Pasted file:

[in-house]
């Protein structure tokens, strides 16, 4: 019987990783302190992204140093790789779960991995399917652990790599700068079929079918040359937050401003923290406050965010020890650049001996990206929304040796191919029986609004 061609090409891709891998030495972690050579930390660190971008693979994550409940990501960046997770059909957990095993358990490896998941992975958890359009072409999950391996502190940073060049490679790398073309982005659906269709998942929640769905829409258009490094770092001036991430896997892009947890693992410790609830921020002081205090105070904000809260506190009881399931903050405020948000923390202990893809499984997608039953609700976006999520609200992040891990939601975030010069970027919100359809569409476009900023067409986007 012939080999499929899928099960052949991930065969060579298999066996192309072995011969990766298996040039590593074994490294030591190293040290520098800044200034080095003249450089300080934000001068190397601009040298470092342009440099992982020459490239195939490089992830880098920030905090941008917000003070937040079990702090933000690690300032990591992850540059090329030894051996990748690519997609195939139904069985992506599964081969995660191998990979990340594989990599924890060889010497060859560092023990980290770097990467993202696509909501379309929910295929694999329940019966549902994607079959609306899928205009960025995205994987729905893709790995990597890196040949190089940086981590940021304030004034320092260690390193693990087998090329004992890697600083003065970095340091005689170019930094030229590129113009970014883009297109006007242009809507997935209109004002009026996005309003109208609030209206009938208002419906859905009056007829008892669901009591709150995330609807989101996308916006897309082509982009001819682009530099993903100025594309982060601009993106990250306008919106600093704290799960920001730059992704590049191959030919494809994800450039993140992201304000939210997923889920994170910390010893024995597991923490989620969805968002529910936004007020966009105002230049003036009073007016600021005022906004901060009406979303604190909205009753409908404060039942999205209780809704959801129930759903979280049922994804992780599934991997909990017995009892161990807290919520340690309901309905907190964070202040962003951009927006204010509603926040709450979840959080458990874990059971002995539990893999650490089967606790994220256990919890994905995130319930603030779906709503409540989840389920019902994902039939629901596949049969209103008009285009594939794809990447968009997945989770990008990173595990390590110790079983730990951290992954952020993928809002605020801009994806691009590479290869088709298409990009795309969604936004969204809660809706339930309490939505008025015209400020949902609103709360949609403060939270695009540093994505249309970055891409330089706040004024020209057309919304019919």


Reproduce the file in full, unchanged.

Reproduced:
[in-house]
């Protein structure tokens, strides 16, 4: 019987990783302190992204140093790789779960991995399917652990790599700068079929079918040359937050401003923290406050965010020890650049001996990206929304040796191919029986609004 061609090409891709891998030495972690050579930390660190971008693979994550409940990501960046997770059909957990095993358990490896998941992975958890359009072409999950391996502190940073060049490679790398073309982005659906269709998942929640769905829409258009490094770092001036991430896997892009947890693992410790609830921020002081205090105070904000809260506190009881399931903050405020948000923390202990893809499984997608039953609700976006999520609200992040891990939601975030010069970027919100359809569409476009900023067409986007 012939080999499929899928099960052949991930065969060579298999066996192309072995011969990766298996040039590593074994490294030591190293040290520098800044200034080095003249450089300080934000001068190397601009040298470092342009440099992982020459490239195939490089992830880098920030905090941008917000003070937040079990702090933000690690300032990591992850540059090329030894051996990748690519997609195939139904069985992506599964081969995660191998990979990340594989990599924890060889010497060859560092023990980290770097990467993202696509909501379309929910295929694999329940019966549902994607079959609306899928205009960025995205994987729905893709790995990597890196040949190089940086981590940021304030004034320092260690390193693990087998090329004992890697600083003065970095340091005689170019930094030229590129113009970014883009297109006007242009809507997935209109004002009026996005309003109208609030209206009938208002419906859905009056007829008892669901009591709150995330609807989101996308916006897309082509982009001819682009530099993903100025594309982060601009993106990250306008919106600093704290799960920001730059992704590049191959030919494809994800450039993140992201304000939210997923889920994170910390010893024995597991923490989620969805968002529910936004007020966009105002230049003036009073007016600021005022906004901060009406979303604190909205009753409908404060039942999205209780809704959801129930759903979280049922994804992780599934991997909990017995009892161990807290919520340690309901309905907190964070202040962003951009927006204010509603926040709450979840959080458990874990059971002995539990893999650490089967606790994220256990919890994905995130319930603030779906709503409540989840389920019902994902039939629901596949049969209103008009285009594939794809990447968009997945989770990008990173595990390590110790079983730990951290992954952020993928809002605020801009994806691009590479290869088709298409990009795309969604936004969204809660809706339930309490939505008025015209400020949902609103709360949609403060939270695009540093994505249309970055891409330089706040004024020209057309919304019919």